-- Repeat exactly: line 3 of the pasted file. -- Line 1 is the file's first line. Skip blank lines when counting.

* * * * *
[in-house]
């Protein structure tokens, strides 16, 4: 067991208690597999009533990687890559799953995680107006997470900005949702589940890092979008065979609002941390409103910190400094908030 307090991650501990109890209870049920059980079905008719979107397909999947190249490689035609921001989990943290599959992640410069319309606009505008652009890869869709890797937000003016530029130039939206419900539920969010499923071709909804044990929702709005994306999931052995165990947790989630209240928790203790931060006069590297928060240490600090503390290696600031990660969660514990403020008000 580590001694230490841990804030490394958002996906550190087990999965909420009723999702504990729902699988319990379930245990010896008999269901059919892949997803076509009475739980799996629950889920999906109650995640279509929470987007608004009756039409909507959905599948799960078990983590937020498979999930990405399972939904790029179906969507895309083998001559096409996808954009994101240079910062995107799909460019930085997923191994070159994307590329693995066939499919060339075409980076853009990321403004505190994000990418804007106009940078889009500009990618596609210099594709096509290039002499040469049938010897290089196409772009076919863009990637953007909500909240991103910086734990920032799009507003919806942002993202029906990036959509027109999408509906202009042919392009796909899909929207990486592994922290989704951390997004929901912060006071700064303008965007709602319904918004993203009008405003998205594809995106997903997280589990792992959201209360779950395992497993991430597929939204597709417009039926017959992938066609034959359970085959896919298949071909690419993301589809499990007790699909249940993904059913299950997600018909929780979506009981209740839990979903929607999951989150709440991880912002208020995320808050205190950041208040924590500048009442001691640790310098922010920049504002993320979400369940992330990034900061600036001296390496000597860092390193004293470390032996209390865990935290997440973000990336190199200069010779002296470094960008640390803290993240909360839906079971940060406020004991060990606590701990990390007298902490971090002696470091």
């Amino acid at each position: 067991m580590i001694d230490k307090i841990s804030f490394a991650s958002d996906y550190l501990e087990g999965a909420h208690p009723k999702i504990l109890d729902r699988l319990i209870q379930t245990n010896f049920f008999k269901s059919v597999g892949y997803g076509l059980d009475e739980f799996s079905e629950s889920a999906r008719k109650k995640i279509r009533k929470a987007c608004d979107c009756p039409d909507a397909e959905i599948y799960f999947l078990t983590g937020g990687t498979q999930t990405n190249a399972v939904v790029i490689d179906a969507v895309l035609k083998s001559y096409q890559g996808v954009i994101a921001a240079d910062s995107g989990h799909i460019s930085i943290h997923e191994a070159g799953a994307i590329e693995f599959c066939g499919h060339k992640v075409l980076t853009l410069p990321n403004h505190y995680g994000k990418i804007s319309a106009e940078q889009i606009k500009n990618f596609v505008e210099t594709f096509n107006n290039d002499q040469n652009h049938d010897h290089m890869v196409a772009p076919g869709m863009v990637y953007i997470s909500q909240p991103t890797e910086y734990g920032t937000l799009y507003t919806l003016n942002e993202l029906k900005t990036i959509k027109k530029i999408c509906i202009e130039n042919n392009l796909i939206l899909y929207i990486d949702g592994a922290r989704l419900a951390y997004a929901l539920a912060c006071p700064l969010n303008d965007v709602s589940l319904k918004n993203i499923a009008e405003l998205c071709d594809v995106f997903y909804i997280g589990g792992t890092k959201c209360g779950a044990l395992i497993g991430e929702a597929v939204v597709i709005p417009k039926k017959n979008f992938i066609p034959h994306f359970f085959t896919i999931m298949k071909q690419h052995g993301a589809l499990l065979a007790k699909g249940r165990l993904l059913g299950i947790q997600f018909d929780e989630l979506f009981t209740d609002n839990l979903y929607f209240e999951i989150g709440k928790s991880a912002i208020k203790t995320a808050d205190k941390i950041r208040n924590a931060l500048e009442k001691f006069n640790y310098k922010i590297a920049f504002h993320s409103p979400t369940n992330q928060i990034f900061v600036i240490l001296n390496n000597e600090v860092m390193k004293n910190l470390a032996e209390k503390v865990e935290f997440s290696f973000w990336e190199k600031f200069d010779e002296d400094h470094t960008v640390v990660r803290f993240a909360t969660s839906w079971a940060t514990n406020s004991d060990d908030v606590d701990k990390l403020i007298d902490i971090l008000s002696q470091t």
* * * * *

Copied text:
């Amino acid at each position: 067991m580590i001694d230490k307090i841990s804030f490394a991650s958002d996906y550190l501990e087990g999965a909420h208690p009723k999702i504990l109890d729902r699988l319990i209870q379930t245990n010896f049920f008999k269901s059919v597999g892949y997803g076509l059980d009475e739980f799996s079905e629950s889920a999906r008719k109650k995640i279509r009533k929470a987007c608004d979107c009756p039409d909507a397909e959905i599948y799960f999947l078990t983590g937020g990687t498979q999930t990405n190249a399972v939904v790029i490689d179906a969507v895309l035609k083998s001559y096409q890559g996808v954009i994101a921001a240079d910062s995107g989990h799909i460019s930085i943290h997923e191994a070159g799953a994307i590329e693995f599959c066939g499919h060339k992640v075409l980076t853009l410069p990321n403004h505190y995680g994000k990418i804007s319309a106009e940078q889009i606009k500009n990618f596609v505008e210099t594709f096509n107006n290039d002499q040469n652009h049938d010897h290089m890869v196409a772009p076919g869709m863009v990637y953007i997470s909500q909240p991103t890797e910086y734990g920032t937000l799009y507003t919806l003016n942002e993202l029906k900005t990036i959509k027109k530029i999408c509906i202009e130039n042919n392009l796909i939206l899909y929207i990486d949702g592994a922290r989704l419900a951390y997004a929901l539920a912060c006071p700064l969010n303008d965007v709602s589940l319904k918004n993203i499923a009008e405003l998205c071709d594809v995106f997903y909804i997280g589990g792992t890092k959201c209360g779950a044990l395992i497993g991430e929702a597929v939204v597709i709005p417009k039926k017959n979008f992938i066609p034959h994306f359970f085959t896919i999931m298949k071909q690419h052995g993301a589809l499990l065979a007790k699909g249940r165990l993904l059913g299950i947790q997600f018909d929780e989630l979506f009981t209740d609002n839990l979903y929607f209240e999951i989150g709440k928790s991880a912002i208020k203790t995320a808050d205190k941390i950041r208040n924590a931060l500048e009442k001691f006069n640790y310098k922010i590297a920049f504002h993320s409103p979400t369940n992330q928060i990034f900061v600036i240490l001296n390496n000597e600090v860092m390193k004293n910190l470390a032996e209390k503390v865990e935290f997440s290696f973000w990336e190199k600031f200069d010779e002296d400094h470094t960008v640390v990660r803290f993240a909360t969660s839906w079971a940060t514990n406020s004991d060990d908030v606590d701990k990390l403020i007298d902490i971090l008000s002696q470091t």